infectious diseases

BAYLOR SCOTT & WHITE RESEARCH INSTITUTE

According to the World Health Organization, tuberculosis now kills more people worldwide than HIV/AIDS, and cases of the disease have increased in Texas. In 2015, there were more than 1,300 cases of tuberculosis reported in the state.

As public health officials struggle to contain the Zika virus, science writer Sonia Shah tells Fresh Air's Dave Davies that epidemiologists are bracing themselves for what has been called the next "Big One" — a disease that could kill tens of millions of people in the coming years.

With STDs On The Rise, Google Wants To Help Researchers Track Outbreaks

Dec 16, 2015
Amy Johnson, a PhD candidate in public health at the University of Illinois-Chicago, is working on a model to use Google searches to track the spread of sexually transmitted diseases in real time.
Mary Chris Jaklevic / KHN

With sexually transmitted diseases on the rise, researchers at the University of Illinois at Chicago think they might have a powerful new weapon to fight their spread: Google searches.

The nation’s leading search engine has quietly begun giving researchers access to its data troves to develop analytical models for tracking infectious diseases in real time or close to it. UIC is one of at least four academic institutions that have received access so far, along with the U.S. Centers for Disease Control and Prevention.

"If there's anything that this outbreak has taught me, it's that I'm often wrong," says Dr. Daniel Bausch.

He's talking about Ebola. He's one of the world's leading experts on the virus — an infectious disease specialist at Tulane University and a senior consultant to the World Health Organization.

And as he makes clear, he's still got a lot to learn.

Infectious bacteria have a way of outsmarting us. So maybe it's time, scientists say, that we stopped trying to kill them and instead pit them against each other in a sort of bacterial Hunger Games.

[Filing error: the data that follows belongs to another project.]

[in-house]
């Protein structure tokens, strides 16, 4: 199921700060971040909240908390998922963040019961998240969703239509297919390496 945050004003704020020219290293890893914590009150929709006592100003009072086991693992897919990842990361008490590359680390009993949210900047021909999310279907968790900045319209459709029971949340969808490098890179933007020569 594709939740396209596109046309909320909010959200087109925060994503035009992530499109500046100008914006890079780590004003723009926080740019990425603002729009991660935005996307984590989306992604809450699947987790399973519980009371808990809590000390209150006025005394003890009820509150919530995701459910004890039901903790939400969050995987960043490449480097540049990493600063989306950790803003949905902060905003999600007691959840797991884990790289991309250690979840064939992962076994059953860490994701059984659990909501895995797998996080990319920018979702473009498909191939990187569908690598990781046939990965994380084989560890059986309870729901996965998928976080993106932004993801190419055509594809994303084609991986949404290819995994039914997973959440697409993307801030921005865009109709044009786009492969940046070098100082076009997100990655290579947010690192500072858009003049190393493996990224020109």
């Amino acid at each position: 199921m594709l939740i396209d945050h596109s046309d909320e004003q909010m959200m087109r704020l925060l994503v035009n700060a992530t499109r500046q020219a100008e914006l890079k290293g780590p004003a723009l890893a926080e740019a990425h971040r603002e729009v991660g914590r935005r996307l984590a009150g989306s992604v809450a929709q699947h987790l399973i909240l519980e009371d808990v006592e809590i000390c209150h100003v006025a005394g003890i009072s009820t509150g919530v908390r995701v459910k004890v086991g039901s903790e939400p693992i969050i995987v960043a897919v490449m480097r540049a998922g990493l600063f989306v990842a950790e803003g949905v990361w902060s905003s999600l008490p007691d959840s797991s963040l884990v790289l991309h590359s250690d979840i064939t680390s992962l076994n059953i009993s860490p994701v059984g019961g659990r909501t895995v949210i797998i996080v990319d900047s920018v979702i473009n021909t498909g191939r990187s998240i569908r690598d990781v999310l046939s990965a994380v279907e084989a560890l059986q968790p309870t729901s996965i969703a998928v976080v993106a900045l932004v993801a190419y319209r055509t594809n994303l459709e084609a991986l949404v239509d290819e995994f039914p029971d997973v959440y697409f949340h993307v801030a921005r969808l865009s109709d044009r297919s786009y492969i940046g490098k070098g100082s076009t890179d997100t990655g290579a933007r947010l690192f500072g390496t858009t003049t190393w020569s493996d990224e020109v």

“Bacteria, even though they are technically unicellular organisms, congregate and live in very tightly-packed communities, which we call biofilms,” explains Gürol Süel, an author on the study and an associate professor of molecular biology at the University of California, San Diego.

The bacterial outbreak at UCLA's Ronald Reagan Medical Center highlights shortcomings in the federal government's efforts to avert the most lethal hospital infections, which are becoming increasingly impervious to treatment.

Teresa Romero Ramos, the Spanish nursing assistant who was diagnosed with Ebola, is now cured and has left a hospital in Madrid.

Just before her departure, her husband, Javier Limón, reportedly said Romero would sue Madrid's government for intimating that she had lied and for "executing" her dog Excálibur, while she was being treated for the deadly virus.

Ebola has rightly gripped the world's attention, but its death toll pales in comparison to other infectious diseases like tuberculosis. TB is the world's second leading infectious killer, after HIV/AIDS, and it's claiming more victims than previously thought — 1.5 million last year alone — according to a report released today by the World Health Organization.